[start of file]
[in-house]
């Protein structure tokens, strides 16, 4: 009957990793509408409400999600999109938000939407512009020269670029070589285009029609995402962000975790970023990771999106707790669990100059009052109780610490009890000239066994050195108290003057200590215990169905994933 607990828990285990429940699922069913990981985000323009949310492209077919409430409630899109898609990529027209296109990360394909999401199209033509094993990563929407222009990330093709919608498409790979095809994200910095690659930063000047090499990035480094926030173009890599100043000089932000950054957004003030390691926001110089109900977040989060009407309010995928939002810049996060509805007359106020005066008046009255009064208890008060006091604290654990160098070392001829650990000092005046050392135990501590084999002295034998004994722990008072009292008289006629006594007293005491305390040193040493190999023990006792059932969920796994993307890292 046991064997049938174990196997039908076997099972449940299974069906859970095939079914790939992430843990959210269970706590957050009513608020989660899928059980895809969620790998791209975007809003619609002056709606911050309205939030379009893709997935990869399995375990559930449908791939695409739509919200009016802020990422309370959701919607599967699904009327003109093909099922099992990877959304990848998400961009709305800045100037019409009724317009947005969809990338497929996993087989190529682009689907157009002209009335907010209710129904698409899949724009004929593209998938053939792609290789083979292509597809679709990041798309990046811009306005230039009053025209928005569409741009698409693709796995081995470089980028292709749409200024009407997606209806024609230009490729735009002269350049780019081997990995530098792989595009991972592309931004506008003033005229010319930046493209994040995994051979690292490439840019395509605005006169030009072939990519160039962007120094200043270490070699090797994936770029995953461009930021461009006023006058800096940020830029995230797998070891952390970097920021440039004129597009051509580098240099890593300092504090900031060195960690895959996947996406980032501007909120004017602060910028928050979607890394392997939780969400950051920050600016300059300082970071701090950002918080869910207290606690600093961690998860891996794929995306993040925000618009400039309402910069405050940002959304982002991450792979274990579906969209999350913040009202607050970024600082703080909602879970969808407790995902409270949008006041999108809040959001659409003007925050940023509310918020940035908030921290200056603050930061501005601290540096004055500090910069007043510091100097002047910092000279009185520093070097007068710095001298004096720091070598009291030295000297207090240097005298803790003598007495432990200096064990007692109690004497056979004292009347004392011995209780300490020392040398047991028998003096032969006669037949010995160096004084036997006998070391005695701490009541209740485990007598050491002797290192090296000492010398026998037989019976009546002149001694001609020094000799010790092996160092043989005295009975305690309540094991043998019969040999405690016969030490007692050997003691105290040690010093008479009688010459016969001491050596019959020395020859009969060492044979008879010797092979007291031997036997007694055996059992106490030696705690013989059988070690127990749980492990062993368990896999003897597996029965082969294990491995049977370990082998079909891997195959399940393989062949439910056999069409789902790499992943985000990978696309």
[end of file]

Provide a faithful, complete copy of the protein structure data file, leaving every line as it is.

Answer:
[in-house]
């Protein structure tokens, strides 16, 4: 009957990793509408409400999600999109938000939407512009020269670029070589285009029609995402962000975790970023990771999106707790669990100059009052109780610490009890000239066994050195108290003057200590215990169905994933 607990828990285990429940699922069913990981985000323009949310492209077919409430409630899109898609990529027209296109990360394909999401199209033509094993990563929407222009990330093709919608498409790979095809994200910095690659930063000047090499990035480094926030173009890599100043000089932000950054957004003030390691926001110089109900977040989060009407309010995928939002810049996060509805007359106020005066008046009255009064208890008060006091604290654990160098070392001829650990000092005046050392135990501590084999002295034998004994722990008072009292008289006629006594007293005491305390040193040493190999023990006792059932969920796994993307890292 046991064997049938174990196997039908076997099972449940299974069906859970095939079914790939992430843990959210269970706590957050009513608020989660899928059980895809969620790998791209975007809003619609002056709606911050309205939030379009893709997935990869399995375990559930449908791939695409739509919200009016802020990422309370959701919607599967699904009327003109093909099922099992990877959304990848998400961009709305800045100037019409009724317009947005969809990338497929996993087989190529682009689907157009002209009335907010209710129904698409899949724009004929593209998938053939792609290789083979292509597809679709990041798309990046811009306005230039009053025209928005569409741009698409693709796995081995470089980028292709749409200024009407997606209806024609230009490729735009002269350049780019081997990995530098792989595009991972592309931004506008003033005229010319930046493209994040995994051979690292490439840019395509605005006169030009072939990519160039962007120094200043270490070699090797994936770029995953461009930021461009006023006058800096940020830029995230797998070891952390970097920021440039004129597009051509580098240099890593300092504090900031060195960690895959996947996406980032501007909120004017602060910028928050979607890394392997939780969400950051920050600016300059300082970071701090950002918080869910207290606690600093961690998860891996794929995306993040925000618009400039309402910069405050940002959304982002991450792979274990579906969209999350913040009202607050970024600082703080909602879970969808407790995902409270949008006041999108809040959001659409003007925050940023509310918020940035908030921290200056603050930061501005601290540096004055500090910069007043510091100097002047910092000279009185520093070097007068710095001298004096720091070598009291030295000297207090240097005298803790003598007495432990200096064990007692109690004497056979004292009347004392011995209780300490020392040398047991028998003096032969006669037949010995160096004084036997006998070391005695701490009541209740485990007598050491002797290192090296000492010398026998037989019976009546002149001694001609020094000799010790092996160092043989005295009975305690309540094991043998019969040999405690016969030490007692050997003691105290040690010093008479009688010459016969001491050596019959020395020859009969060492044979008879010797092979007291031997036997007694055996059992106490030696705690013989059988070690127990749980492990062993368990896999003897597996029965082969294990491995049977370990082998079909891997195959399940393989062949439910056999069409789902790499992943985000990978696309």